- The US Department of Defense (DoD) and HackerOne announced that the US Cyber Command’s ‘Hack the Proxy’ bug bounty program uncovered more than 30 vulnerabilities. This is the Department of Defense’s eighth bug bounty program, sponsored by the US Cyber Command. Of the vulnerabilities discovered across the Department of Defense proxies, virtual private networks, and virtual desktops, 9 were high severity vulnerabilities and 1 was a critical vulnerability.
- The recently discovered Simjacker vulnerability is said to be impacting hundreds of SIM cards issued by around 61 mobile operators in 29 countries. Researchers said that all Android, iOS, and IoT devices that work on the SIM card technology are vulnerable to the Simjacker attack. It is believed that the SS7 threat actor group that works with the government to monitor individuals’ activity is behind the attack.
- A new Mac malware dubbed Tarmac (or OSX/Tarmac) was discovered to be distributed via malvertising campaigns. The campaign pushes fake Adobe Flash Player updates that deliver the OSX/Shlayer malware, which launches the OSX/Tarmac malware. Tarmac collects data from the infected machines, passes them to its command-and-control server, and awaits further instructions.
- Researchers discovered a new RAT called Black Remote Controller PRO that is promoted and sold by a Swedish threat actor. The threat actor is advertising that the RAT is fully runtime undetected and offers the capability of monitoring, accessing, and manipulating every activity and data in the machine. It is promoted on various underground forums and claimed to be used for legitimate purposes.
- The Cutlet Maker malware has been reported to be used in a series of jackpotting attacks in Germany. These attacks, between February and November 2017, resulted in around $1.5 million being stolen from ATMs. The malware is designed to make infected ATMs eject all the money available inside them.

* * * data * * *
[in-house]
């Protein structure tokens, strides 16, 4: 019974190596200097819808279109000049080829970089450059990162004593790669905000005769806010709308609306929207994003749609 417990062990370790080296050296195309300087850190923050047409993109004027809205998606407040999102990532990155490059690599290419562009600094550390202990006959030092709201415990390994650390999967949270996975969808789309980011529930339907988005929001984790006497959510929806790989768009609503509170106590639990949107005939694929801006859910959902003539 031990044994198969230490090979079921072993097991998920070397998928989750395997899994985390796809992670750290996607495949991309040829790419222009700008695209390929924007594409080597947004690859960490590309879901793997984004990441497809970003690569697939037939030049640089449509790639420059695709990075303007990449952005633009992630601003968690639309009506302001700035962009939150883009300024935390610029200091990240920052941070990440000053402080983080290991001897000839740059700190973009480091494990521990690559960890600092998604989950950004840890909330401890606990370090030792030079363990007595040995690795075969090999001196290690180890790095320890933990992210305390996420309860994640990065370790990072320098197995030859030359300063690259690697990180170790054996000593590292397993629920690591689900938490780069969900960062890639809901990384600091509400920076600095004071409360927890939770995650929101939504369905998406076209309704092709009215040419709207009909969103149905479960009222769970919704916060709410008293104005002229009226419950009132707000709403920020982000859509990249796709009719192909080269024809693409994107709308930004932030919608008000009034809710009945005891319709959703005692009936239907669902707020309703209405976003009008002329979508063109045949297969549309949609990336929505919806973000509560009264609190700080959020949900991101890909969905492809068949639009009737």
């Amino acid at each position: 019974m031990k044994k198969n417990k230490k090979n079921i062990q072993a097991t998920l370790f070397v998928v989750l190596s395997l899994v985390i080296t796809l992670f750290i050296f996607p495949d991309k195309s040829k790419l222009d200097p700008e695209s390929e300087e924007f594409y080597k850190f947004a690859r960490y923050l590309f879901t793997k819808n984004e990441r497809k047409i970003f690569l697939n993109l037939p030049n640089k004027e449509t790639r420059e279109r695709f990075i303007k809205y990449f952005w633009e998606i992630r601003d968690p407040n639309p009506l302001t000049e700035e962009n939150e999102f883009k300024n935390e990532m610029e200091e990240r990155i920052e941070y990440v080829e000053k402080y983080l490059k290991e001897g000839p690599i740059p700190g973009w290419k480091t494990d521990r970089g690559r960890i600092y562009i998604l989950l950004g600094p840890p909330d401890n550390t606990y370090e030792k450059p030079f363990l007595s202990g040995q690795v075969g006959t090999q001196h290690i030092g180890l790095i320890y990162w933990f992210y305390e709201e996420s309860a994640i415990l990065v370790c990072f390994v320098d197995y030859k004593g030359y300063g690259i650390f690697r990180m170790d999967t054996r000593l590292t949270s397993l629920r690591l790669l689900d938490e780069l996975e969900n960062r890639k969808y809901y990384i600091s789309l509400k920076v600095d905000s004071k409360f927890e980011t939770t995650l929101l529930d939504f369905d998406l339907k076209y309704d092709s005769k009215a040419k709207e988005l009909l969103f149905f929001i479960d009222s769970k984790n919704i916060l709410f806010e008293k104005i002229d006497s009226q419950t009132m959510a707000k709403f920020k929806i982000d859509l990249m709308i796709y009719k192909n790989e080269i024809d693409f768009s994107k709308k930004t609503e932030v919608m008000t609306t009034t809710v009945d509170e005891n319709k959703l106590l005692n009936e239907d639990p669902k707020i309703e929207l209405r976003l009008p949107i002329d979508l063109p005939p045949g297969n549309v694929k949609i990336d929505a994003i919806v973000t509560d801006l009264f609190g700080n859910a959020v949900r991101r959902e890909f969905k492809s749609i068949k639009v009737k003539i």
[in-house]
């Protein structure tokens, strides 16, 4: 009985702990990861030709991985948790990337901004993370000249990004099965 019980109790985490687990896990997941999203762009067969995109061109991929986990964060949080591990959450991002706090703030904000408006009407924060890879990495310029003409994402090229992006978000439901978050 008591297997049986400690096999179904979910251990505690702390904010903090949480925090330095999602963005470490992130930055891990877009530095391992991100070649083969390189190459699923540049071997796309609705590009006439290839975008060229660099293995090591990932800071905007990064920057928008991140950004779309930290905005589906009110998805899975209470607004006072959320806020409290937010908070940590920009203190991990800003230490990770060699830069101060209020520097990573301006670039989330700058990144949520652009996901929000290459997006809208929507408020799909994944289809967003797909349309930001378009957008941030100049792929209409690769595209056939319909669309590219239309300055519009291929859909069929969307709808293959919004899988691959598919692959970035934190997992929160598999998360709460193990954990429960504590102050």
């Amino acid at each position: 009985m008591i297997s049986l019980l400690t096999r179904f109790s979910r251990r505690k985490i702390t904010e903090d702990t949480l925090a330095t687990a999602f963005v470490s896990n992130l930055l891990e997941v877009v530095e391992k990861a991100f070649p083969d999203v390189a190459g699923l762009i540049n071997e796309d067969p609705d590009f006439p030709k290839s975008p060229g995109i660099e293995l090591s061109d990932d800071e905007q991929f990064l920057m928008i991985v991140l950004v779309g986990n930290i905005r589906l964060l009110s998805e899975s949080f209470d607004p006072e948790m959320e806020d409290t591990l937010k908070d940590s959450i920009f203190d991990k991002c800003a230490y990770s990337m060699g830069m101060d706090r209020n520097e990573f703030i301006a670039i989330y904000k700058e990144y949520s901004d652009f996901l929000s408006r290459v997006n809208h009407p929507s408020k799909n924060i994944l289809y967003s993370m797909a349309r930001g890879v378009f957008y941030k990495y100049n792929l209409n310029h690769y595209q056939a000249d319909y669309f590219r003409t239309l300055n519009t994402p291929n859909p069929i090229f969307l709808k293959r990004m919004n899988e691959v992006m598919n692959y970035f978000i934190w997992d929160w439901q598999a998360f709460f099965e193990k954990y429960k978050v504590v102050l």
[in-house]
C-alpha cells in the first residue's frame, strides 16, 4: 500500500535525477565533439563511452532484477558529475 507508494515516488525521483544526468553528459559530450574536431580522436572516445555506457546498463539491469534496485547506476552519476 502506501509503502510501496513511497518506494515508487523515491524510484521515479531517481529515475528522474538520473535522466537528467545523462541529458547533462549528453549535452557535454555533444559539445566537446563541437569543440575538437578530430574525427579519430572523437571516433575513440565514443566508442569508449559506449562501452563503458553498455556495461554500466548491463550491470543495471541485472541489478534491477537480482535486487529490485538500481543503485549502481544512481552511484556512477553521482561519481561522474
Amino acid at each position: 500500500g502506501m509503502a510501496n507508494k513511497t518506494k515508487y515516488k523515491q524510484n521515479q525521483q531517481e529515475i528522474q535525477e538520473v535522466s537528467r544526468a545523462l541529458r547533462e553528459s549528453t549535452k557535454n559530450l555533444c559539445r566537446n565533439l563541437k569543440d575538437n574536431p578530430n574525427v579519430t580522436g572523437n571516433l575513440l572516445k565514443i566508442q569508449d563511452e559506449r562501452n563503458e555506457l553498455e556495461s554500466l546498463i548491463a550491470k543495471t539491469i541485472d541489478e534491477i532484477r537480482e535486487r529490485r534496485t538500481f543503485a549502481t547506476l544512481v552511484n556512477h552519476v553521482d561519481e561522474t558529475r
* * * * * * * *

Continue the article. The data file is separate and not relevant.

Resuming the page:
- Security researchers observed that attackers had set up a website for a bogus crypto firm called JMT Trading that linked to a GitHub page to apparently download a trading app. However, the download files contained malware that allowed attackers to execute commands remotely and gain control over Mac systems. The malware seems to be related to the program used in a scheme last year, which was attributed to the Lazarus group.
- A new attack campaign that hides malicious payloads in WAV files has been detected. Some of the infected WAV files were observed to play music without any glitches, while others generated white noise. The campaign used three loaders and delivered two payloads indicating a high level of innovation.
- Researchers have discovered a new cryptojacking worm dubbed Graboid. This is said to be the first cryptojacking worm that is spread using containers in the Docker Engine. After gaining an initial foothold through unsecured Docker hosts, the attackers were found to deploy Graboid to mine for Monero.
- The Winnti Group was reported to have added a new backdoor dubbed PortReuse to its malware arsenal. This backdoor does not use a command-and-control server but waits for a connection that sends a magic packet. The group has also updated the ShadowPad malware with changes including randomization of module identifiers.
- Researchers tracked the Silent Librarian threat group’s activities and found that it employs Freenom domains to host phishing landing pages. It was also observed that the campaigns used URL shorteners and abused legitimate services. This threat group primarily targets educational institutions in North America and Europe.